Critical parameters for tailings embankments, by G.B.Baecher, W.A.Marr, J.S.Lin, J.A.Consla. U.S. Bureau of Mines (Ed.), BUMINES-OFR-135-83, 1983

Seismic Hazard Analysis of Title II Reclamation Plans, by D. Bernreuter, E. McDermott, and J. Wagoner; Report prepared by Lawrence Livermore National Laboratory for the U.S. Nuclear Regulatory Commission, UCRL-ID-121733, 1995, 145 p.

Recommendations Regarding Seismic Design Standards for Uranium Mill Tailings Sites in Wyoming, by James C. Case, Hazards Report 96-1, Wyoming State Geological Survey, Laramie, Wyoming, February 28, 1996, 9p.

Mine and Industrial Tailings Dams and Dumps - Bibliography, Bulletin 44a, International Commission on Large Dams, 1982- 1989; 290 pages.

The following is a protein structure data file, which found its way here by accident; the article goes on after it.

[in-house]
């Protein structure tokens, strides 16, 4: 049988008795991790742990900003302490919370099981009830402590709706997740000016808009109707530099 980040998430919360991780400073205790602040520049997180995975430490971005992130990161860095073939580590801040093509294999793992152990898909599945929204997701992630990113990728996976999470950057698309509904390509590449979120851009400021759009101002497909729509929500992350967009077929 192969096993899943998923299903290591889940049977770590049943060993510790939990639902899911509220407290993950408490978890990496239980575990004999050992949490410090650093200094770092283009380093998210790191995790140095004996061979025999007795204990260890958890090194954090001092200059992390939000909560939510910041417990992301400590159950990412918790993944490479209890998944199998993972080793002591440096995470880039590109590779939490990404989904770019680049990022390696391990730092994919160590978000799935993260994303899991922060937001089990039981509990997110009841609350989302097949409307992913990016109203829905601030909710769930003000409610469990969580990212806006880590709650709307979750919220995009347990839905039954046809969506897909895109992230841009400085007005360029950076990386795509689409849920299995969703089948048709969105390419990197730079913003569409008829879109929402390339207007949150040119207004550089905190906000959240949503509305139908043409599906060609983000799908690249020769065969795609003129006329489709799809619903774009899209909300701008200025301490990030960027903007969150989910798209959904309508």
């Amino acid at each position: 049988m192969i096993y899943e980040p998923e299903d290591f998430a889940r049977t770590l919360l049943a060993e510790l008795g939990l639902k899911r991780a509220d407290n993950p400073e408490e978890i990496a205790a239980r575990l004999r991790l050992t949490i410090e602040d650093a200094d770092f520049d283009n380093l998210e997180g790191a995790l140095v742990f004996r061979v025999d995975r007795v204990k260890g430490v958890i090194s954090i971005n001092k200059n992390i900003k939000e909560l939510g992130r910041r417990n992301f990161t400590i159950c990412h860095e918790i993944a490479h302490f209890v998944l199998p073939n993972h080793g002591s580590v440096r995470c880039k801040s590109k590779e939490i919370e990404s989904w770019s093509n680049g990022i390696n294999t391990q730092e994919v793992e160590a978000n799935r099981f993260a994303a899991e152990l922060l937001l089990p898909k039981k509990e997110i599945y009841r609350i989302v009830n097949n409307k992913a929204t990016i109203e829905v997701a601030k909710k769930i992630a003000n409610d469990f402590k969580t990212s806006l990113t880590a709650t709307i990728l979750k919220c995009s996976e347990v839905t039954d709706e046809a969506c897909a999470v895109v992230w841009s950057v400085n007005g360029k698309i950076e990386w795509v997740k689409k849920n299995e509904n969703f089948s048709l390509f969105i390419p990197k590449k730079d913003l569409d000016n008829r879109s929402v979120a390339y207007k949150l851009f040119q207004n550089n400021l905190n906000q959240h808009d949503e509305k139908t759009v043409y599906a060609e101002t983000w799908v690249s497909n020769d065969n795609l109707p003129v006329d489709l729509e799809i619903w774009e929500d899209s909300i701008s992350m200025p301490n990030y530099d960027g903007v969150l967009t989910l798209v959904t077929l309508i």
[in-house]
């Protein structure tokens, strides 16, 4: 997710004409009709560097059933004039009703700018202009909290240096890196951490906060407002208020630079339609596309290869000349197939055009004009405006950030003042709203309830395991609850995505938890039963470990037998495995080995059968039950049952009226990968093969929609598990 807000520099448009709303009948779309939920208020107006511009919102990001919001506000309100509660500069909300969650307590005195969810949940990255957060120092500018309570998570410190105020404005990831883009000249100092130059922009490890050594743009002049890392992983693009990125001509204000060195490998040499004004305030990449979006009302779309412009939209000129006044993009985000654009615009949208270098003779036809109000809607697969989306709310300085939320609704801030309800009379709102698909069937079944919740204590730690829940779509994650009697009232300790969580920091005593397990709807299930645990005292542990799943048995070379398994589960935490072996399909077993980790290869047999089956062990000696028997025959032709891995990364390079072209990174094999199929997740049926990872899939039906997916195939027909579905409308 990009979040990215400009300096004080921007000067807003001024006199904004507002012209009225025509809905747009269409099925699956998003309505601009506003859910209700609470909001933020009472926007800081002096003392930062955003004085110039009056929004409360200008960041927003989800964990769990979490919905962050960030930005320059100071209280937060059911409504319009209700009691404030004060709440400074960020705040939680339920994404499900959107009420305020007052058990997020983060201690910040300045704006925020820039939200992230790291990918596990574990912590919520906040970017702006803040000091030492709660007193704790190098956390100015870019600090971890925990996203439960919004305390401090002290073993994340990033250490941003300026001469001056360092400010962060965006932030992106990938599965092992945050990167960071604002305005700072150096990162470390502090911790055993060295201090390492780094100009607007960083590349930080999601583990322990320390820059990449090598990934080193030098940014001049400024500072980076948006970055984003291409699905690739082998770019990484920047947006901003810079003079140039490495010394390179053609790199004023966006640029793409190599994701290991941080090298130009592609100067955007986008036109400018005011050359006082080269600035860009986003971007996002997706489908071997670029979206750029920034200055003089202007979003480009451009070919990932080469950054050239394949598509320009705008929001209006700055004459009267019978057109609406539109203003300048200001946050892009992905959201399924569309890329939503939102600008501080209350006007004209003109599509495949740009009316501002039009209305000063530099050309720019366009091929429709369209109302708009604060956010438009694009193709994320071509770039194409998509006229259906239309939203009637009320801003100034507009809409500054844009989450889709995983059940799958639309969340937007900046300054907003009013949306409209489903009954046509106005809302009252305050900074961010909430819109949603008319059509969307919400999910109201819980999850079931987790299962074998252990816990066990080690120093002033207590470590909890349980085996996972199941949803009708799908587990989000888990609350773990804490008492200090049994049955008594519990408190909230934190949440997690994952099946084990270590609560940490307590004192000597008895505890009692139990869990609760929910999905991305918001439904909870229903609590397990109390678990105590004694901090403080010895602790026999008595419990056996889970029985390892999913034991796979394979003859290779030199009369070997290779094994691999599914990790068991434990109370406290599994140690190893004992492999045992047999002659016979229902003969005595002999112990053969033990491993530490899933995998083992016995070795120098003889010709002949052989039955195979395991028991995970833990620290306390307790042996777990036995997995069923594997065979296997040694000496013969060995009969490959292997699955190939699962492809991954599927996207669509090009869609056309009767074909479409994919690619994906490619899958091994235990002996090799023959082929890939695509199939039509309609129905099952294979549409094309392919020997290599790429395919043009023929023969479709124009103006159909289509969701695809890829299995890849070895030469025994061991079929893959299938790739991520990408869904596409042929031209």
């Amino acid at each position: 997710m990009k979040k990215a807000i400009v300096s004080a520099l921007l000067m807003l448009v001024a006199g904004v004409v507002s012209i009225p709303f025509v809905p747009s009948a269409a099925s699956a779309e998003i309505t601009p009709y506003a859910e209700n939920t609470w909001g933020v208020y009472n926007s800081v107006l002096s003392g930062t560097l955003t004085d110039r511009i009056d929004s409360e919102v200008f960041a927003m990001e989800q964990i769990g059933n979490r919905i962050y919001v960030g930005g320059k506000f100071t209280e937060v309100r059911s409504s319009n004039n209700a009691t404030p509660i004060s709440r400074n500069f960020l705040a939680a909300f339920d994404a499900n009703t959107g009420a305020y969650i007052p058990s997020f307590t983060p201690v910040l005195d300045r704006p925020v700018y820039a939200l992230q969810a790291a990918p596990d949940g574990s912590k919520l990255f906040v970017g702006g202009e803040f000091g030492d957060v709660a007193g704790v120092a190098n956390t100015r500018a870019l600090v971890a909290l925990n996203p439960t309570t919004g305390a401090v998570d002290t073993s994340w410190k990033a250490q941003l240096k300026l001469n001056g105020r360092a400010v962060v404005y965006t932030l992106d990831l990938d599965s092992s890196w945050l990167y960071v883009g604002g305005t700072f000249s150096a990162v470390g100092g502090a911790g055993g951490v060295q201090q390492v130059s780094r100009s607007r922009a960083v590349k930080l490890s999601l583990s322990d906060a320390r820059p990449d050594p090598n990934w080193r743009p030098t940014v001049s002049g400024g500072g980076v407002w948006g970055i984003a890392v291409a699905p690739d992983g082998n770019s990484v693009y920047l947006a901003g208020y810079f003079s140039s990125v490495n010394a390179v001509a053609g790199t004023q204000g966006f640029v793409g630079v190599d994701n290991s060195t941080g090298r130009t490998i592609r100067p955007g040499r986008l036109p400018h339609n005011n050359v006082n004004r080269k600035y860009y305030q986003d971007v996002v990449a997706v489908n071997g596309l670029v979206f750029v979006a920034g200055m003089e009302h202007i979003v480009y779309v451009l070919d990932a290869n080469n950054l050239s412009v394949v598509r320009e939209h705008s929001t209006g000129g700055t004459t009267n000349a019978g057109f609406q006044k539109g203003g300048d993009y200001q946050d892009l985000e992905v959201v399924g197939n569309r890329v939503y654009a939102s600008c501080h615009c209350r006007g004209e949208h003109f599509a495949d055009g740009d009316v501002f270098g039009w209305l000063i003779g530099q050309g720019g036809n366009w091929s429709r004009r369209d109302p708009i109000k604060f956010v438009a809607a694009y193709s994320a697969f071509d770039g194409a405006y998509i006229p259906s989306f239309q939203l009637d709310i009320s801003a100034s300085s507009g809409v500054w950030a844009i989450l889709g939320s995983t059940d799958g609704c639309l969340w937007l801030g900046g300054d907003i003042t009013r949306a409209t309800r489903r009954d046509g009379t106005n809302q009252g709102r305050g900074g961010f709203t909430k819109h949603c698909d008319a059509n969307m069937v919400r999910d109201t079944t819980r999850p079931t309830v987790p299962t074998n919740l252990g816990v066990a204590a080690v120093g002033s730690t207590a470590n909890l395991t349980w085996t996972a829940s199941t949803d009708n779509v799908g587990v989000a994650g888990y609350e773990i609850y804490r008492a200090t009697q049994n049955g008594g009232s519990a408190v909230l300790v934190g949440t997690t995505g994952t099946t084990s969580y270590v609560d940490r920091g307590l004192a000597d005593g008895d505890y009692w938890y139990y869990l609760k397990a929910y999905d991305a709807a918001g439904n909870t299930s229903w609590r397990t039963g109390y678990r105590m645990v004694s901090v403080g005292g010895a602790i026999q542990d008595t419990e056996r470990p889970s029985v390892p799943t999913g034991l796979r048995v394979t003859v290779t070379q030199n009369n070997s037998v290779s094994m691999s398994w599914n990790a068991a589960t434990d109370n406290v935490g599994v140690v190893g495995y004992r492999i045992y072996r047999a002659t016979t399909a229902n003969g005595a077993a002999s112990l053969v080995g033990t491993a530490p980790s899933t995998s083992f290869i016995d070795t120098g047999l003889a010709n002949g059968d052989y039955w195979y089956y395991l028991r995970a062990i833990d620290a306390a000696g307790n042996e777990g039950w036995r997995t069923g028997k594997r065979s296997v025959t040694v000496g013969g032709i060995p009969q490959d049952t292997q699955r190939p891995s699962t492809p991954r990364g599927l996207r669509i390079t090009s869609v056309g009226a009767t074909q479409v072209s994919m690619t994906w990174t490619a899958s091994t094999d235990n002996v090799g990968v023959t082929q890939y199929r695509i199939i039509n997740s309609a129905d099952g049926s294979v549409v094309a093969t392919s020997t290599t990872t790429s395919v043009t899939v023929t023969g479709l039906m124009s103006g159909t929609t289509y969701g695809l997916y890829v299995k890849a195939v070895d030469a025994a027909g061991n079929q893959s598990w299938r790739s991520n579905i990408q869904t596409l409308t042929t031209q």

Tailings Dams Safety - Guidelines, Bulletin 74, International Commission on Large Dams, 1989; 108 pages bilingual (French/English).

[This Bulletin examines tailings dam safety in terms of design, construction, operation and rehabilitation. These are more complex than with conventional earth dams. Appendices deal with environmental safety and recommend legal requirements for these structures]

Tailings Dams - Design of drainage, Bulletin 97, International Commission on Large Dams, 1994; 120 pages bilingual (French/English).

Tailings Dams and Seismicity: Review and Recommendations, Bulletin 98, International Commission on Large Dams, 1995; 60 pages bilingual (French/English).

[According to ICOLD, almost 200 tailings dams "have failed during earthquakes, releasing

liquefied tailings that have led to serious damage and loss of life

susceptible to earthquake damage." The brochure explores reasons for these failures and suggests solutions to strengthen current dams and build more stable ones. Aspects covered: